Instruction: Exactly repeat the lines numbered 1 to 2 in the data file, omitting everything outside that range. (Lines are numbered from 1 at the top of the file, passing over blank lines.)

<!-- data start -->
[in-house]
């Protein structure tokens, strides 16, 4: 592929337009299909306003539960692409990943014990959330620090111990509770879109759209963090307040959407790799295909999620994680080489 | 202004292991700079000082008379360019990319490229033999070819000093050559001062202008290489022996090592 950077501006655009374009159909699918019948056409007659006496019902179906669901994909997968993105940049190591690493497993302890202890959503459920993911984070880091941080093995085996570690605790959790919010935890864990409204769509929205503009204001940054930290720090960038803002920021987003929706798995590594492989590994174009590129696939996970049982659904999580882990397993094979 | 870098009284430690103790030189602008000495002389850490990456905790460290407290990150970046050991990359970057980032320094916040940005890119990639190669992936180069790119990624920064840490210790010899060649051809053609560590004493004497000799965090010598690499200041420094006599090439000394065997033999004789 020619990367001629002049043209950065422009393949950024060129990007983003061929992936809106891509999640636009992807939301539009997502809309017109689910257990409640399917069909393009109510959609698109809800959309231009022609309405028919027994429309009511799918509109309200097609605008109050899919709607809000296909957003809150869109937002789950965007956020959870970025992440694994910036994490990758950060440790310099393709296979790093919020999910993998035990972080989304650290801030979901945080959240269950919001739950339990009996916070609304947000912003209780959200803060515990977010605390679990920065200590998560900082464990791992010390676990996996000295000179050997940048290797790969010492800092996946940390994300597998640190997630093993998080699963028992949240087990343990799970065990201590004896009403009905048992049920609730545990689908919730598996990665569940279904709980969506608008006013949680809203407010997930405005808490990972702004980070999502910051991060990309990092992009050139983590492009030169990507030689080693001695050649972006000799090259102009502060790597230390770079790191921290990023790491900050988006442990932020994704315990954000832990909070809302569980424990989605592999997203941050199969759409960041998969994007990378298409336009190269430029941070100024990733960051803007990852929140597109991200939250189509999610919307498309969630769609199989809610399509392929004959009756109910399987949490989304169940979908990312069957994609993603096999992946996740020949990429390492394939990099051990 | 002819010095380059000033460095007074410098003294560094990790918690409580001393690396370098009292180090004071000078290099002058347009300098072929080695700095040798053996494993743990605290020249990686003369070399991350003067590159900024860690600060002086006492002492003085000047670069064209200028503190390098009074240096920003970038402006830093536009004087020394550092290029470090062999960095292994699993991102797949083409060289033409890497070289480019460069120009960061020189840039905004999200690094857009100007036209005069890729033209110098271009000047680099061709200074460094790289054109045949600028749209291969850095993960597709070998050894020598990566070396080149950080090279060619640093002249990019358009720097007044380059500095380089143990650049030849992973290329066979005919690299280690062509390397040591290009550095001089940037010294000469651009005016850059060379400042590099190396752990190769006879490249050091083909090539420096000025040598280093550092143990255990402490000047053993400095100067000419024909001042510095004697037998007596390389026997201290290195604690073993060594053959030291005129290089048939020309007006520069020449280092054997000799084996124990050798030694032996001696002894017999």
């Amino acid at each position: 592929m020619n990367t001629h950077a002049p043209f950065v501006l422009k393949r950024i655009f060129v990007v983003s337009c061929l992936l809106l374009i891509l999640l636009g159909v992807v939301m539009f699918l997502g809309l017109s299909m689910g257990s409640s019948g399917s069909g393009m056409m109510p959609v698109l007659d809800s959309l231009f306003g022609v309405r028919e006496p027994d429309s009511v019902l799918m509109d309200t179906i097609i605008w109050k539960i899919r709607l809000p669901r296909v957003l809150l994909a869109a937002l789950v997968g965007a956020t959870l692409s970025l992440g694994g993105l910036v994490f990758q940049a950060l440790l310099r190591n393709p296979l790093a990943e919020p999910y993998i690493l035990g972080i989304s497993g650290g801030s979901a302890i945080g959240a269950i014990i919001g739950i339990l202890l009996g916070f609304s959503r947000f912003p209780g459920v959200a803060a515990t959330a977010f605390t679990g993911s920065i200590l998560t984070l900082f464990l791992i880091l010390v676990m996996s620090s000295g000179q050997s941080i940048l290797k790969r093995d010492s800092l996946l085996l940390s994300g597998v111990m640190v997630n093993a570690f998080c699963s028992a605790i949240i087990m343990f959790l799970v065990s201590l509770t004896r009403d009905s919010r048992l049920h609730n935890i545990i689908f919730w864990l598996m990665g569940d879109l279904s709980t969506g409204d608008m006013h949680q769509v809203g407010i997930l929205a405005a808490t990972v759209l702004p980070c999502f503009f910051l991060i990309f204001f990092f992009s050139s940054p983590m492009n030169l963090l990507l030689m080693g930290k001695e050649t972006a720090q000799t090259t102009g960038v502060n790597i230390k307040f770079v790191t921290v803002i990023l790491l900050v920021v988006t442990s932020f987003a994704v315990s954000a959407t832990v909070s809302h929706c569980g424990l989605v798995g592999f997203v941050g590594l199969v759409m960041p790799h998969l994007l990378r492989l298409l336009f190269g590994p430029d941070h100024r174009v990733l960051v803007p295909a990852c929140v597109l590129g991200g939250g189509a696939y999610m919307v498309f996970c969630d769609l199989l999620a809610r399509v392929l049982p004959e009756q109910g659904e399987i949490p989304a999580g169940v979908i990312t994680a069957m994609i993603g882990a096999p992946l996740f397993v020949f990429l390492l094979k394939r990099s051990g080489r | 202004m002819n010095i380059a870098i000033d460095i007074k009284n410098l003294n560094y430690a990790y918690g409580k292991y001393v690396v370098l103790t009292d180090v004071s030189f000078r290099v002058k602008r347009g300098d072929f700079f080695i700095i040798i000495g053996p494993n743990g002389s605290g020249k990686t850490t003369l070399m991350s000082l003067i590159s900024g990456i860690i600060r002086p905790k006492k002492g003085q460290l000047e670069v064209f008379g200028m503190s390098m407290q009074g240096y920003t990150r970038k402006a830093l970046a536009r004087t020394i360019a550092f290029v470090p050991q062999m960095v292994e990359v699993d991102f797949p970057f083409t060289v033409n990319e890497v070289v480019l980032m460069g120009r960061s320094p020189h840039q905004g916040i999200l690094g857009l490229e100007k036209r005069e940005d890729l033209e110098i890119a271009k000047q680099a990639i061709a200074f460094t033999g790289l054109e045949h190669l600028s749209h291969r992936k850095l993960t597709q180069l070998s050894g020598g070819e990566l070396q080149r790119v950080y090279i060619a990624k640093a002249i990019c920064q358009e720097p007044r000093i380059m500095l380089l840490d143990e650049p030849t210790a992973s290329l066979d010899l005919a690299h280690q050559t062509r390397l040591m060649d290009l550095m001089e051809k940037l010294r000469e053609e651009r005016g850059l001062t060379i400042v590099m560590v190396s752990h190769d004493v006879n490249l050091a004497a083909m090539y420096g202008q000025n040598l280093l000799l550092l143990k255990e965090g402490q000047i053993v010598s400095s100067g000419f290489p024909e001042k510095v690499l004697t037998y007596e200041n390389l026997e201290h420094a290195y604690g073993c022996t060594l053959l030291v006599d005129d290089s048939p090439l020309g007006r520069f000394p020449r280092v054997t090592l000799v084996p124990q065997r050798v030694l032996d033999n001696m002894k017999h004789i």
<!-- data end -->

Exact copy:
[in-house]
């Protein structure tokens, strides 16, 4: 592929337009299909306003539960692409990943014990959330620090111990509770879109759209963090307040959407790799295909999620994680080489 | 202004292991700079000082008379360019990319490229033999070819000093050559001062202008290489022996090592 950077501006655009374009159909699918019948056409007659006496019902179906669901994909997968993105940049190591690493497993302890202890959503459920993911984070880091941080093995085996570690605790959790919010935890864990409204769509929205503009204001940054930290720090960038803002920021987003929706798995590594492989590994174009590129696939996970049982659904999580882990397993094979 | 870098009284430690103790030189602008000495002389850490990456905790460290407290990150970046050991990359970057980032320094916040940005890119990639190669992936180069790119990624920064840490210790010899060649051809053609560590004493004497000799965090010598690499200041420094006599090439000394065997033999004789 020619990367001629002049043209950065422009393949950024060129990007983003061929992936809106891509999640636009992807939301539009997502809309017109689910257990409640399917069909393009109510959609698109809800959309231009022609309405028919027994429309009511799918509109309200097609605008109050899919709607809000296909957003809150869109937002789950965007956020959870970025992440694994910036994490990758950060440790310099393709296979790093919020999910993998035990972080989304650290801030979901945080959240269950919001739950339990009996916070609304947000912003209780959200803060515990977010605390679990920065200590998560900082464990791992010390676990996996000295000179050997940048290797790969010492800092996946940390994300597998640190997630093993998080699963028992949240087990343990799970065990201590004896009403009905048992049920609730545990689908919730598996990665569940279904709980969506608008006013949680809203407010997930405005808490990972702004980070999502910051991060990309990092992009050139983590492009030169990507030689080693001695050649972006000799090259102009502060790597230390770079790191921290990023790491900050988006442990932020994704315990954000832990909070809302569980424990989605592999997203941050199969759409960041998969994007990378298409336009190269430029941070100024990733960051803007990852929140597109991200939250189509999610919307498309969630769609199989809610399509392929004959009756109910399987949490989304169940979908990312069957994609993603096999992946996740020949990429390492394939990099051990 | 002819010095380059000033460095007074410098003294560094990790918690409580001393690396370098009292180090004071000078290099002058347009300098072929080695700095040798053996494993743990605290020249990686003369070399991350003067590159900024860690600060002086006492002492003085000047670069064209200028503190390098009074240096920003970038402006830093536009004087020394550092290029470090062999960095292994699993991102797949083409060289033409890497070289480019460069120009960061020189840039905004999200690094857009100007036209005069890729033209110098271009000047680099061709200074460094790289054109045949600028749209291969850095993960597709070998050894020598990566070396080149950080090279060619640093002249990019358009720097007044380059500095380089143990650049030849992973290329066979005919690299280690062509390397040591290009550095001089940037010294000469651009005016850059060379400042590099190396752990190769006879490249050091083909090539420096000025040598280093550092143990255990402490000047053993400095100067000419024909001042510095004697037998007596390389026997201290290195604690073993060594053959030291005129290089048939020309007006520069020449280092054997000799084996124990050798030694032996001696002894017999």